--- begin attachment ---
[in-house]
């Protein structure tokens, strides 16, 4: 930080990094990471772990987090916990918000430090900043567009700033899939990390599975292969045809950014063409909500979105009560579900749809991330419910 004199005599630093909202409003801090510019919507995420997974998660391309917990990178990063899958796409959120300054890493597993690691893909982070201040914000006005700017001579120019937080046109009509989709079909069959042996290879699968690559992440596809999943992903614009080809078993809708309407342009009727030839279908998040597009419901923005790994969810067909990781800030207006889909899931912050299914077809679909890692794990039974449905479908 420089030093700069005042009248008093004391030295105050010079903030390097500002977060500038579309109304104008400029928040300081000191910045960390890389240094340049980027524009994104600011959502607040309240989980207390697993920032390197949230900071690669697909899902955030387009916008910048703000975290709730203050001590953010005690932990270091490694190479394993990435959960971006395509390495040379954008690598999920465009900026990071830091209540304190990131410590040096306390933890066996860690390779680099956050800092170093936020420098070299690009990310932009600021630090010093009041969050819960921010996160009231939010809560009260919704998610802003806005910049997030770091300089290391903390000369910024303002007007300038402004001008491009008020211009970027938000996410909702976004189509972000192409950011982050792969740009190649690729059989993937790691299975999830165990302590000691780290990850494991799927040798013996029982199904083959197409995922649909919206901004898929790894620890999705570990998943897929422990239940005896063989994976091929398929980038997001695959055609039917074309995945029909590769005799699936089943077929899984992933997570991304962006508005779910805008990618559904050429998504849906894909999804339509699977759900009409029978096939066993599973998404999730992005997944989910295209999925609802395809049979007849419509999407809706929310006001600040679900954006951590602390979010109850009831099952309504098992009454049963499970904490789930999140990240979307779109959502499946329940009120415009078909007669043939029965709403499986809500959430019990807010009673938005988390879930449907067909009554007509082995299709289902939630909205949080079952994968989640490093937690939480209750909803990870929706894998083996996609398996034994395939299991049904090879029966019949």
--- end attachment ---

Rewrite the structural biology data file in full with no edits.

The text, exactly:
[in-house]
């Protein structure tokens, strides 16, 4: 930080990094990471772990987090916990918000430090900043567009700033899939990390599975292969045809950014063409909500979105009560579900749809991330419910 004199005599630093909202409003801090510019919507995420997974998660391309917990990178990063899958796409959120300054890493597993690691893909982070201040914000006005700017001579120019937080046109009509989709079909069959042996290879699968690559992440596809999943992903614009080809078993809708309407342009009727030839279908998040597009419901923005790994969810067909990781800030207006889909899931912050299914077809679909890692794990039974449905479908 420089030093700069005042009248008093004391030295105050010079903030390097500002977060500038579309109304104008400029928040300081000191910045960390890389240094340049980027524009994104600011959502607040309240989980207390697993920032390197949230900071690669697909899902955030387009916008910048703000975290709730203050001590953010005690932990270091490694190479394993990435959960971006395509390495040379954008690598999920465009900026990071830091209540304190990131410590040096306390933890066996860690390779680099956050800092170093936020420098070299690009990310932009600021630090010093009041969050819960921010996160009231939010809560009260919704998610802003806005910049997030770091300089290391903390000369910024303002007007300038402004001008491009008020211009970027938000996410909702976004189509972000192409950011982050792969740009190649690729059989993937790691299975999830165990302590000691780290990850494991799927040798013996029982199904083959197409995922649909919206901004898929790894620890999705570990998943897929422990239940005896063989994976091929398929980038997001695959055609039917074309995945029909590769005799699936089943077929899984992933997570991304962006508005779910805008990618559904050429998504849906894909999804339509699977759900009409029978096939066993599973998404999730992005997944989910295209999925609802395809049979007849419509999407809706929310006001600040679900954006951590602390979010109850009831099952309504098992009454049963499970904490789930999140990240979307779109959502499946329940009120415009078909007669043939029965709403499986809500959430019990807010009673938005988390879930449907067909009554007509082995299709289902939630909205949080079952994968989640490093937690939480209750909803990870929706894998083996996609398996034994395939299991049904090879029966019949």